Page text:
Devic’s Disease – A Primer


Devic’s disease is an inflammatory disease of the central nervous system, which mainly affects the myelin sheath covering the optic nerve and spinal cord. Devic’s disease resembles multiple sclerosis, but is a distinct clinical entity.

Devic’s disease is characterized by attacks of bilateral acute optic neuritis. This maybe followed by severe transverse myelopathy (acute inflammation of the spinal cord), either at the same time along with the attacks of optic neuritis or after a period of days to months. The course of Devic’s disease maybe monophasic or relapsing.

  • Monophasic: the patients experience either unilateral or bilateral optic neuritis or a single episode of myelitis.
  • Relapsing: in this course the patients continue to have a discrete exacerbation of optic neuritis and/or myelitis.


Neuromyelitis optica usually affects young adults, but also has been reported in infants. The ratio of men to women may differ according to the course of the disease. Most reports suggest a ratio of approximately 1.4 to 1.8. Neuromyelitis optica (NMO) is more common in African Americans, Japanese and other pacific islanders.


Etiology is unknown but NMO is believed to be an autoimmune disease associated with autoantibodies to aquaporin-4.

Clinical features

Devic’s syndrome consists of one or more episodes of optic neuritis in combination with myelitis.

  1. A viral prodrome precedes the onset of the disease in 30-50% of the cases. The prodrome consists of headache, fever, fatigue, myalgias and respiratory or gastrointestinal complaints.
  2. Rapid, bilateral and occasionally, complete visual loss occurs.
  3. Acute transverse myelitis, defined as, severe bilateral inflammatory spinal cord injury with neurological dysfunction worsening over several hours to days and involving sensory, motor and sphincter function is typical presentation of NMO. The acute tranverse myelitis may present with the following symptoms:
    • back and girdle pain
    • paresthesia and weakness in lower limbs
    • weakness rapidly evolves to paraplegia and or quadriplegia often causing complete sensory loss caudal to the lesion and a flaccid bladder.
    • The acute lesion usually traverses at least three contiguous vertebral segments of the spinal cord and may result in a spinal shock with flaccid weakness, absent deep tendon reflexes and mute plantar responses.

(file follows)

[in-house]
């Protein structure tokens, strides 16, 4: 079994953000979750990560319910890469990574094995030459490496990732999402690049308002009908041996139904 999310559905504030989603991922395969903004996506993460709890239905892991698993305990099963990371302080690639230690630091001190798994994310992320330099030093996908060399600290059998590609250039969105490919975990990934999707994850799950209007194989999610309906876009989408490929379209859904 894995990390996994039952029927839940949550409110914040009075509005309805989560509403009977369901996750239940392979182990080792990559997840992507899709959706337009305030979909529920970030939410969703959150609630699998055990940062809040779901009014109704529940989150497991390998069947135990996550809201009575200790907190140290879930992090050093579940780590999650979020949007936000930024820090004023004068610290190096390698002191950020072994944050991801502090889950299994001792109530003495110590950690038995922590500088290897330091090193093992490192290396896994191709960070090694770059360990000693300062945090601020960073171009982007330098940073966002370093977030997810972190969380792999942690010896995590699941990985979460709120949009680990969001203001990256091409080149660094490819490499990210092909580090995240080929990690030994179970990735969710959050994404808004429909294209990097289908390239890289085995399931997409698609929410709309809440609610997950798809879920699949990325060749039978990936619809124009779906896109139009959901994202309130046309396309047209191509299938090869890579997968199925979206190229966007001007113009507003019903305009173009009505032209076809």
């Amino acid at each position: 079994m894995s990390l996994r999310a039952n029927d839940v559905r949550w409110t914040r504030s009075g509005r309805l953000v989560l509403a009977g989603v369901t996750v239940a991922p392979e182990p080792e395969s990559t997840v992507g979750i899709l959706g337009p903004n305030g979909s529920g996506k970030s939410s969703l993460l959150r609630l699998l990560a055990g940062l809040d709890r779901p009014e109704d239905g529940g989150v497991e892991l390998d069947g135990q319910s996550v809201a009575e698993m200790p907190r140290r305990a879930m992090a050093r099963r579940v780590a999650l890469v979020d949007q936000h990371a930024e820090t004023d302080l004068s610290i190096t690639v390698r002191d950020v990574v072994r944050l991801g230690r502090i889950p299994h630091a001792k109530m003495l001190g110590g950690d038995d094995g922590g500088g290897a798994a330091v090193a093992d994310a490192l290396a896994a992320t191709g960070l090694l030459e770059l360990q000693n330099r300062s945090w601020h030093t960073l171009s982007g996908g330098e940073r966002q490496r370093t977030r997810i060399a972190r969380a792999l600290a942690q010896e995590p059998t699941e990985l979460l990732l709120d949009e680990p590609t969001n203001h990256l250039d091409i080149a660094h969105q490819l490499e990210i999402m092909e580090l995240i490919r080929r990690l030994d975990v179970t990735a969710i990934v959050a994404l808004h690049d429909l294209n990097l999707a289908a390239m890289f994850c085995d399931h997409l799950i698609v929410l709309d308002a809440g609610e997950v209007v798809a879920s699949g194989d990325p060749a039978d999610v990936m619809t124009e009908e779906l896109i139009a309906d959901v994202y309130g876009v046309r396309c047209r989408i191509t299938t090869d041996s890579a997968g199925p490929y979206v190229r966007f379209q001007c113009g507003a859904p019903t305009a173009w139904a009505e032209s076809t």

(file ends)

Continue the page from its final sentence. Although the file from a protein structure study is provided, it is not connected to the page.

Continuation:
• Other symptoms include vertigo, facial numbness, nystagmus, headache and postural tremor.


  • MRI of the brain and spinal cord: during acute optic neuritis the MRI may demonstrate a swelling of the affected optic nerve or the chiasm. During acute myelitis the affected region is expanded and swollen. Heterogeneous T2 signal within the lesion may suggest cavitations and necrosis. Typically, the lesions are in the central part of the cord.
  • Cerebrospinal fluid (CSF) analysis: occasionally patients may have a pleocytosis around the time of acute myelitis exacerbation. The CSF leukocyte differential may reveal the presence of lymphocytes or neutrophils.
  • Serologic Testing: anti-NMO IgG and aquaporin-4 antibodies allow diagnosis of NMO
  • Neurophysiologic tests: visual evoked potentials may occasionally detect sub clinical optic nerve lesions.


The mainstay of therapy is the treatment of acute attacks, prevention of medical complications and rehabilitation.

  • Intravenous corticosteroids are given during exacerbations of NMO.
  • Plasmapheresis is used as the second-line treatment.
  • Long-term maintenance treatments are immunosuppressive drugs (azathioprine or mycophenolate mofetil), combined with corticosteroids in some patients, or rituximab therapy.
  • Prevention of complications is important. Acute cervical cord attack may cause respiratory failure. Patients at risk of this complication may require intensive care unit observation and evaluation of respiratory and bulbar status.
  • Medical measures to prevent thromboembolic complications, aspiration pneumonia, decubiti and urinary tract infections are also required.

The prognosis is variable: patients may recover completely from individual attacks, but residual neurological deficits are common and sometimes severe.

  • Unrecognized or untreated, up to 30% of patients may die in the first 5 years of their illness of an attack of severe myelitis leading to respiratory failure.
  • A high proportion of patients will become legally blind in one or both eyes and/or have substantial residual paraparesis.